Driving anywhere in Texas can cost you half a day, easy. For example, it’ll take you over four hours just to get from R&B singer Leon Bridges’ hometown of Fort Worth down to Houston, where the psychedelic wanderers in Khruangbin hail from. The state is vast, crisscrossed with rugged expanses of road flanked by limestone cliffs and granite mountains, forests of pine and mesquite, miles of desert or acres of sprawling grassland, all depending on what part you’re in. Most of it can only be traversed by car (or truck, if you’re that kind of Texan). And it’s all baking under the Texas Sun that lends its name to Bridges and Khruangbin’s new collaborative EP.
“Big sky country, that’s what they call Texas,” Khruangbin bassist Laura Lee says. “The horizon line goes all the way from one side to another without interruption. There’s something really comforting about that.”
On Texas Sun, these two members of the state’s musical vanguard meet up somewhere in the middle of that scene, in the mythical nexus of Texas’ past, present, and future—a dreamy badlands where genres blur as seamlessly as the terrain. Discovering it is like turning down a nameless country road and stumbling upon a hole-in-the-wall honky-tonk, where the jukebox has both Charley Pride and DJ Screw. It was unknown territory for Khruangbin, too: The band’s first time writing with a singer found them tailoring their exotic funk to Bridges’ soulful melodies. The result makes it clear it was a side-trip worth taking.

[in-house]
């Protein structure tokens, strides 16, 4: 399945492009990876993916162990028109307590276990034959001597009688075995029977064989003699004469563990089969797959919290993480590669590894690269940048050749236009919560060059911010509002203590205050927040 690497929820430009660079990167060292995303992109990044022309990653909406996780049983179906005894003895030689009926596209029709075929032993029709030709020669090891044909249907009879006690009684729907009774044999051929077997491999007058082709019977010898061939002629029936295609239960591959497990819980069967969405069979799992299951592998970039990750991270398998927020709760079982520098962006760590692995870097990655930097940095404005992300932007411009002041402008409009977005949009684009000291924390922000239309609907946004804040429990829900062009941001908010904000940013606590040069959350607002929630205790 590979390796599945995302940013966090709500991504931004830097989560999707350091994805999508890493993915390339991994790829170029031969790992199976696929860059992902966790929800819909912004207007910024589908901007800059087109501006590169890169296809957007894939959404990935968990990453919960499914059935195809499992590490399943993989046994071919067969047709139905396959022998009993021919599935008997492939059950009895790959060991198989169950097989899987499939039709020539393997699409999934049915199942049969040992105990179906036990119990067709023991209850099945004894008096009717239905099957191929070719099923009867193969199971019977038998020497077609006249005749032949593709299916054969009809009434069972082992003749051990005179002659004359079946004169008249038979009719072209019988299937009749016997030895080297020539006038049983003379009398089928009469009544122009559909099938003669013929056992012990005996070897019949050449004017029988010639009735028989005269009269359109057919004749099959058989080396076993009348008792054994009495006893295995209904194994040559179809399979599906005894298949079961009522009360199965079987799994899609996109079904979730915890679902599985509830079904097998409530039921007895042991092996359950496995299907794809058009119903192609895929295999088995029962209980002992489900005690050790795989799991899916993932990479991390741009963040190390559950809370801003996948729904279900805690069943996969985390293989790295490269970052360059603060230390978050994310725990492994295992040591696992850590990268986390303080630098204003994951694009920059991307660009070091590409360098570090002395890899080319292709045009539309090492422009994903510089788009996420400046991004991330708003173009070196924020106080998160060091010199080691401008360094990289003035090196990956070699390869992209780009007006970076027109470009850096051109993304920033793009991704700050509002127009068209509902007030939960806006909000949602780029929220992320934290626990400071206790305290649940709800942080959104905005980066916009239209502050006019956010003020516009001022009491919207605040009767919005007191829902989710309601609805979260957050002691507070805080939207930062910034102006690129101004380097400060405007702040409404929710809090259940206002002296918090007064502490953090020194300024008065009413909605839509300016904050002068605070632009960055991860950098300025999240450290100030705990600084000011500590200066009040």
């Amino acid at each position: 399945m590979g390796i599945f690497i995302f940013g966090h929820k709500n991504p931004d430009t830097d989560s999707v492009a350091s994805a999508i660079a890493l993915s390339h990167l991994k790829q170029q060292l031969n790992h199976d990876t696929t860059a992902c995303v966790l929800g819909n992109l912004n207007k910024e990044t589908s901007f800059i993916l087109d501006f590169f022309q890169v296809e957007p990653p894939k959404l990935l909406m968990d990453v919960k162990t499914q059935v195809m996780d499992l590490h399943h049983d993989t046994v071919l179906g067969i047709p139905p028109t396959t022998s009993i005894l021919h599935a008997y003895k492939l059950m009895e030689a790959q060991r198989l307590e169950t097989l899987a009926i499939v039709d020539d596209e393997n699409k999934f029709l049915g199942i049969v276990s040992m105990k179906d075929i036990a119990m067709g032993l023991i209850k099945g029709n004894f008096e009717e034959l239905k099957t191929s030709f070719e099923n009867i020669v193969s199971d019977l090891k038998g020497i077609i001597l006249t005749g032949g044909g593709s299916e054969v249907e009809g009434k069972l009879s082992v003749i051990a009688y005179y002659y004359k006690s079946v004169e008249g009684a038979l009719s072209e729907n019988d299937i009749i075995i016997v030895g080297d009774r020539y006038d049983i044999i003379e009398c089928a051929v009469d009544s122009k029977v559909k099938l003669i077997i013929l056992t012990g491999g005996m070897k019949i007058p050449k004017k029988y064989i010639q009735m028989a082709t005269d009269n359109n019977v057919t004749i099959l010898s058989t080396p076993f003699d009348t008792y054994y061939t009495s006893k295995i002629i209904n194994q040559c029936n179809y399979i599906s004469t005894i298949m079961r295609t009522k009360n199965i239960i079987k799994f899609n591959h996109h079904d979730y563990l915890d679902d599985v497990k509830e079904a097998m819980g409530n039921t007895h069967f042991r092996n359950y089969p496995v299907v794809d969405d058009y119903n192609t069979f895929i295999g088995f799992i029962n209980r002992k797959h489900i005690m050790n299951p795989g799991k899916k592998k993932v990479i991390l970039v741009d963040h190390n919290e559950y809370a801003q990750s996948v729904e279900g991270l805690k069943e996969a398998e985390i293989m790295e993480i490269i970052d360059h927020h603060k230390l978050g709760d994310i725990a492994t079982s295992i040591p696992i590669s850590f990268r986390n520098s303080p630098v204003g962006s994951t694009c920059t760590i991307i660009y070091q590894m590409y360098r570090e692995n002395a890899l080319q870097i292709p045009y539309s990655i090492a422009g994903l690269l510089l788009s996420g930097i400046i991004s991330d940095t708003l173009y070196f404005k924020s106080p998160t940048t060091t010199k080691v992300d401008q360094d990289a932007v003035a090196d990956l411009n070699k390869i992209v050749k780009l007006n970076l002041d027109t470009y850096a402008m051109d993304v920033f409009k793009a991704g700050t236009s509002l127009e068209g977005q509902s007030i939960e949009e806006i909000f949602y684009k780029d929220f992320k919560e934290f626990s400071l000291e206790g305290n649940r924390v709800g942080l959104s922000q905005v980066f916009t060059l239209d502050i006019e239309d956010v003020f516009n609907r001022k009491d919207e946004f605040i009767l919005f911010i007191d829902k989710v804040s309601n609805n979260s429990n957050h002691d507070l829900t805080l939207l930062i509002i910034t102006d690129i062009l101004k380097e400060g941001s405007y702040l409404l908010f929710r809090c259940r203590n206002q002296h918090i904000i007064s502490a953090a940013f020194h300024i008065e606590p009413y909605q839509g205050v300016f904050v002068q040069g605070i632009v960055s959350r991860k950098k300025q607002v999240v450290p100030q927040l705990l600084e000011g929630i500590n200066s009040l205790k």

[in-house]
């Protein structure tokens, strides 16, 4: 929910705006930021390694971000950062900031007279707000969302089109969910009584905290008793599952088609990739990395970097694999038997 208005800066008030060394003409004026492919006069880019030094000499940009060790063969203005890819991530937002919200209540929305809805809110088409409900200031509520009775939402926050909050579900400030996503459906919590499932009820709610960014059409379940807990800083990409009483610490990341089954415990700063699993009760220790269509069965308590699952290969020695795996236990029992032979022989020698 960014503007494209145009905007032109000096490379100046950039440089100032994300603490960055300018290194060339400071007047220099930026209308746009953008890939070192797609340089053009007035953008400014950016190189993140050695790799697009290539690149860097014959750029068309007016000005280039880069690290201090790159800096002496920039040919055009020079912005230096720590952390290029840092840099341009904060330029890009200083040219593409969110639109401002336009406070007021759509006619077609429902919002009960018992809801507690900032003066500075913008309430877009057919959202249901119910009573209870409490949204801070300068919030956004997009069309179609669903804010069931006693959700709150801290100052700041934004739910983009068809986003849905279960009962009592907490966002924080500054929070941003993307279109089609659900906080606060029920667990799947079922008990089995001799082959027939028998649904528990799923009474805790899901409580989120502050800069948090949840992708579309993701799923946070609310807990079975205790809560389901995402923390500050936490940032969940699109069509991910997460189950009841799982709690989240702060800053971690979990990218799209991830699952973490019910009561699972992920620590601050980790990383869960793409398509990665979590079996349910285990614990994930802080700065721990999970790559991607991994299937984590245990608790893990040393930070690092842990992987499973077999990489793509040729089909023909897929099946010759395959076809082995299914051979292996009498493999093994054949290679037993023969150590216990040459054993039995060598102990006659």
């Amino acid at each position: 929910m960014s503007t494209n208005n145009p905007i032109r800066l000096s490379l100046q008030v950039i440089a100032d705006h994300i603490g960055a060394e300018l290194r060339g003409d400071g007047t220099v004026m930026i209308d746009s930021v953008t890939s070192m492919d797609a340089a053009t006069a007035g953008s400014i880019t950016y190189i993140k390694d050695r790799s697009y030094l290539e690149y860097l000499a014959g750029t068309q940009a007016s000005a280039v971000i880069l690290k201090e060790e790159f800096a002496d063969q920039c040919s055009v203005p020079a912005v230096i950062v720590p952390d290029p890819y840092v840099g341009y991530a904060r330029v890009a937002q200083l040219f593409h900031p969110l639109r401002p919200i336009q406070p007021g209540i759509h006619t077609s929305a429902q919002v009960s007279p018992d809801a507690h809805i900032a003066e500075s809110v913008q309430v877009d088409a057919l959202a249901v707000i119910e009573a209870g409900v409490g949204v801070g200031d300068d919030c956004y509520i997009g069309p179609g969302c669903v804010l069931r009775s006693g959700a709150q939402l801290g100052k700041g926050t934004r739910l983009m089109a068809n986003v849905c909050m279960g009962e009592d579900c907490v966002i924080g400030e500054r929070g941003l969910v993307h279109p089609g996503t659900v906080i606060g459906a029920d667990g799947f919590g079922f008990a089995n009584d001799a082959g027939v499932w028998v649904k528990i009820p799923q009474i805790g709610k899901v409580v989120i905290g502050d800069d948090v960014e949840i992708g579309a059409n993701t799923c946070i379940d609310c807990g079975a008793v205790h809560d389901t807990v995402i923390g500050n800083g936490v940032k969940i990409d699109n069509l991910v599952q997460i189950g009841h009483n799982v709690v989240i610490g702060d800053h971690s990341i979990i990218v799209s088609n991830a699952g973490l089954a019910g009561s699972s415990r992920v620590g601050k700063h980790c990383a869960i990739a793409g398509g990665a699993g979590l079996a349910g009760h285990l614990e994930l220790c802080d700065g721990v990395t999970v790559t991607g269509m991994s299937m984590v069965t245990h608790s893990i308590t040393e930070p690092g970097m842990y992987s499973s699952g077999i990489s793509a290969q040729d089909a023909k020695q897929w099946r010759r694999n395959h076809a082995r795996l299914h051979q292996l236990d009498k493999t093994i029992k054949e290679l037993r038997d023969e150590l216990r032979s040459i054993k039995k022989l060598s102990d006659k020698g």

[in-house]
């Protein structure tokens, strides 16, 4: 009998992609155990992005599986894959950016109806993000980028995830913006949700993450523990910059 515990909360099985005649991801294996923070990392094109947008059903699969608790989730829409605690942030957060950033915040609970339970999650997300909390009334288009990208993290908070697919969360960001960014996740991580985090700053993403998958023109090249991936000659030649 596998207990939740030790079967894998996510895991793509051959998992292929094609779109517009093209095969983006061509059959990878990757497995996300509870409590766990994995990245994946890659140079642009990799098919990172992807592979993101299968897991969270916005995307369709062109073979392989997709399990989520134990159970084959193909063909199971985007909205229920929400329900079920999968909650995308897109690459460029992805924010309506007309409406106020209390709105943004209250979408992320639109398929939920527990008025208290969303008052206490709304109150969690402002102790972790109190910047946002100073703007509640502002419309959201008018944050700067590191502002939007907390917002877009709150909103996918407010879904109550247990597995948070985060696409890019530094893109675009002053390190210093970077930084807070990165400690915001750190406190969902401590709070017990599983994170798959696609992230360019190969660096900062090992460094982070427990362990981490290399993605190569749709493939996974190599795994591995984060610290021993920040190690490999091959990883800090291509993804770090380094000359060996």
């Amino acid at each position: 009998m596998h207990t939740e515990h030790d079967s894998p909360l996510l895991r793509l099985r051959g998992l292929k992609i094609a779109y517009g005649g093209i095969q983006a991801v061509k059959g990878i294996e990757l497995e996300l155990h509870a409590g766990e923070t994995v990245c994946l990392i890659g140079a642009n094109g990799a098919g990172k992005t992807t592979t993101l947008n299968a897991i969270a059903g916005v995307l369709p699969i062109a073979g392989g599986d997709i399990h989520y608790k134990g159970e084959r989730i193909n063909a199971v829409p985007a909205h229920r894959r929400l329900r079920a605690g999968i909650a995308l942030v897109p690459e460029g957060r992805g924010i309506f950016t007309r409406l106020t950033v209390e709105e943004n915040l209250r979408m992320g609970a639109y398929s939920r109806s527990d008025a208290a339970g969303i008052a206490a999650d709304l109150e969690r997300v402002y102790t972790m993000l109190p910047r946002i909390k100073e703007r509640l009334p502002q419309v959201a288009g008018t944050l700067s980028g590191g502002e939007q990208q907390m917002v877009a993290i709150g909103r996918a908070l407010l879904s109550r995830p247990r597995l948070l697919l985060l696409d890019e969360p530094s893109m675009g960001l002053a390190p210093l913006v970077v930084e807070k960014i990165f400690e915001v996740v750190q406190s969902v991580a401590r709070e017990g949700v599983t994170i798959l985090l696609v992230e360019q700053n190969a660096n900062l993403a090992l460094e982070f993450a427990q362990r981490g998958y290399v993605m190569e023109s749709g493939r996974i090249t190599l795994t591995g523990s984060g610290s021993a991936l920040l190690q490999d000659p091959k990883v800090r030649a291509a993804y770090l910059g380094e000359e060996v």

Over a slowly rolling backbeat and strums of flamenco-style guitar on lead single “Texas Sun,” Bridges sings of the pull this unique landscape can have on you, even from miles away, his yearning to feel its warmth again answered by ghostly cries of pedal steel. It’s a stunner of an opener, kicking off the EP’s own journey through homesick reminiscences, backseat romances, and late-night contemplations, the kind of record made for listening with the windows down and the road humming softly beneath you. Like the highways that inspired it, Texas Sun is guaranteed to get you where you’re going—especially if you’re in no particular hurry to get there.
These past few years, Bridges and Khruangbin — formed of Lee, guitarist Mark Speer, and drummer Donald “DJ” Johnson — have seen little of Texas outside of studio walls. Both had been touring nonstop behind their acclaimed sophomore LPs when their paths converged for a joint North American tour in 2018, a run of shows stretching from Los Angeles to New York—much of it buffeted by the kinds of cold winds Bridges sings of on “Texas Sun.” Their musical lanes were slightly different: Bridges, steeped in the smooth sensuality of ’90s R&B and country’s emotional clarity; Khruangbin, exploring the exotic wilds of global funk and spaced-out dub. Still, they shared a dusty, laidback vibe, and when a Khruangbin session yielded a song that seemed like it might pair well with Bridges’ voice, the band sent it over. As Lee tells it, Bridges returned the track with his vocals the very next day. They all soon decamped to the studio with engineer Steve Christensen, hoping to make it into a B-side. But everything flowed so naturally, it was obvious this would be something bigger.